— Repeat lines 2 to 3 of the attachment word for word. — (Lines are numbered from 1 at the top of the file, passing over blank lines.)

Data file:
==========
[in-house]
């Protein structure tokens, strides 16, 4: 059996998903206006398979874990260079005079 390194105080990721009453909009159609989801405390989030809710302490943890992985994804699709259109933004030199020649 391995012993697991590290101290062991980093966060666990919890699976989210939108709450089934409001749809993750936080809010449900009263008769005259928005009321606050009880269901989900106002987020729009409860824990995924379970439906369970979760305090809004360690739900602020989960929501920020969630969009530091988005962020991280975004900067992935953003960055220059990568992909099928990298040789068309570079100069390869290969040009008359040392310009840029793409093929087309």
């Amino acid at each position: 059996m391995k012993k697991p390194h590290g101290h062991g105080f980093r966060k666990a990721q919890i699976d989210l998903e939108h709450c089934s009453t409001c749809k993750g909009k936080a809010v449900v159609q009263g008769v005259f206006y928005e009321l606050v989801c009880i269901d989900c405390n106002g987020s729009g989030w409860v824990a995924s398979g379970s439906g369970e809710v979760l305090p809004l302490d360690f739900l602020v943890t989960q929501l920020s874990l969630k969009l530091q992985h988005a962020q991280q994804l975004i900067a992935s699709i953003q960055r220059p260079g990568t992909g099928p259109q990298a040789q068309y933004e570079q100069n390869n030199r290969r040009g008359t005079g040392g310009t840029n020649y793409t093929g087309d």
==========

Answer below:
């Protein structure tokens, strides 16, 4: 059996998903206006398979874990260079005079 390194105080990721009453909009159609989801405390989030809710302490943890992985994804699709259109933004030199020649 391995012993697991590290101290062991980093966060666990919890699976989210939108709450089934409001749809993750936080809010449900009263008769005259928005009321606050009880269901989900106002987020729009409860824990995924379970439906369970979760305090809004360690739900602020989960929501920020969630969009530091988005962020991280975004900067992935953003960055220059990568992909099928990298040789068309570079100069390869290969040009008359040392310009840029793409093929087309």
């Amino acid at each position: 059996m391995k012993k697991p390194h590290g101290h062991g105080f980093r966060k666990a990721q919890i699976d989210l998903e939108h709450c089934s009453t409001c749809k993750g909009k936080a809010v449900v159609q009263g008769v005259f206006y928005e009321l606050v989801c009880i269901d989900c405390n106002g987020s729009g989030w409860v824990a995924s398979g379970s439906g369970e809710v979760l305090p809004l302490d360690f739900l602020v943890t989960q929501l920020s874990l969630k969009l530091q992985h988005a962020q991280q994804l975004i900067a992935s699709i953003q960055r220059p260079g990568t992909g099928p259109q990298a040789q068309y933004e570079q100069n390869n030199r290969r040009g008359t005079g040392g310009t840029n020649y793409t093929g087309d």